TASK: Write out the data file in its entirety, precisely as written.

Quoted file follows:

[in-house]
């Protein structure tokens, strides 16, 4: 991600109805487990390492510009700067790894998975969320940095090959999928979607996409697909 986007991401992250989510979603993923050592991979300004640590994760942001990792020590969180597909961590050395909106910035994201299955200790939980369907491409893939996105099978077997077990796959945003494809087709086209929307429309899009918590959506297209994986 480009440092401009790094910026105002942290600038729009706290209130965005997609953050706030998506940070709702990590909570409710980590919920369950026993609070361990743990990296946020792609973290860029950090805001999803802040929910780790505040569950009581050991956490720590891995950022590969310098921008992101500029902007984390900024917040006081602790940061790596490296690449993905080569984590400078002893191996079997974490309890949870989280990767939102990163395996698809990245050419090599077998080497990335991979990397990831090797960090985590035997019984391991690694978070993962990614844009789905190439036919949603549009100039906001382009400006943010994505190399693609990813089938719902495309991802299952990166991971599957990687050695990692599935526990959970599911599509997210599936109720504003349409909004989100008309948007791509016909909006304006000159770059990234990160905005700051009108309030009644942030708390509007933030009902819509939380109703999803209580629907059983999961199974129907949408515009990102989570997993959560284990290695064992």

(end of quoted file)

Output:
[in-house]
């Protein structure tokens, strides 16, 4: 991600109805487990390492510009700067790894998975969320940095090959999928979607996409697909 986007991401992250989510979603993923050592991979300004640590994760942001990792020590969180597909961590050395909106910035994201299955200790939980369907491409893939996105099978077997077990796959945003494809087709086209929307429309899009918590959506297209994986 480009440092401009790094910026105002942290600038729009706290209130965005997609953050706030998506940070709702990590909570409710980590919920369950026993609070361990743990990296946020792609973290860029950090805001999803802040929910780790505040569950009581050991956490720590891995950022590969310098921008992101500029902007984390900024917040006081602790940061790596490296690449993905080569984590400078002893191996079997974490309890949870989280990767939102990163395996698809990245050419090599077998080497990335991979990397990831090797960090985590035997019984391991690694978070993962990614844009789905190439036919949603549009100039906001382009400006943010994505190399693609990813089938719902495309991802299952990166991971599957990687050695990692599935526990959970599911599509997210599936109720504003349409909004989100008309948007791509016909909006304006000159770059990234990160905005700051009108309030009644942030708390509007933030009902819509939380109703999803209580629907059983999961199974129907949408515009990102989570997993959560284990290695064992």